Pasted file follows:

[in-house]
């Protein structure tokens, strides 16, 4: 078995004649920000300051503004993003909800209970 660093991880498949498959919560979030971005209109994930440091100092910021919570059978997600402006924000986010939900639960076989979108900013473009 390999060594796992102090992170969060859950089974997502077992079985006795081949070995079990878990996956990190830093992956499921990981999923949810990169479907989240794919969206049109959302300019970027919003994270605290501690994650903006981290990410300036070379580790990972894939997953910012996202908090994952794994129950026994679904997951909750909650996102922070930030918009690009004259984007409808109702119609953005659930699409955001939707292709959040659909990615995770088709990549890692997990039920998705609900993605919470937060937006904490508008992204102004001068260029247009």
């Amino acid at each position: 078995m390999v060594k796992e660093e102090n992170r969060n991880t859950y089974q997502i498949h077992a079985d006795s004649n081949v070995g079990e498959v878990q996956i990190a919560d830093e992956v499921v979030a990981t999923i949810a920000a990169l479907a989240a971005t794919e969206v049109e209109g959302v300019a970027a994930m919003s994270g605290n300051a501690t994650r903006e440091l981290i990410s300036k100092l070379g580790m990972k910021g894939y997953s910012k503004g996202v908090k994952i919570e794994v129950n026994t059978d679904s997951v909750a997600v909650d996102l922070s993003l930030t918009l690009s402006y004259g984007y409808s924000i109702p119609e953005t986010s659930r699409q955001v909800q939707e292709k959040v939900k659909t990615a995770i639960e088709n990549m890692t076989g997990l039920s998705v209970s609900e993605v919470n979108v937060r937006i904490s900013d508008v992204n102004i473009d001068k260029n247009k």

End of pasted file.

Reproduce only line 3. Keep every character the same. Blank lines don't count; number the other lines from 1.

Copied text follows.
């Amino acid at each position: 078995m390999v060594k796992e660093e102090n992170r969060n991880t859950y089974q997502i498949h077992a079985d006795s004649n081949v070995g079990e498959v878990q996956i990190a919560d830093e992956v499921v979030a990981t999923i949810a920000a990169l479907a989240a971005t794919e969206v049109e209109g959302v300019a970027a994930m919003s994270g605290n300051a501690t994650r903006e440091l981290i990410s300036k100092l070379g580790m990972k910021g894939y997953s910012k503004g996202v908090k994952i919570e794994v129950n026994t059978d679904s997951v909750a997600v909650d996102l922070s993003l930030t918009l690009s402006y004259g984007y409808s924000i109702p119609e953005t986010s659930r699409q955001v909800q939707e292709k959040v939900k659909t990615a995770i639960e088709n990549m890692t076989g997990l039920s998705v209970s609900e993605v919470n979108v937060r937006i904490s900013d508008v992204n102004i473009d001068k260029n247009k």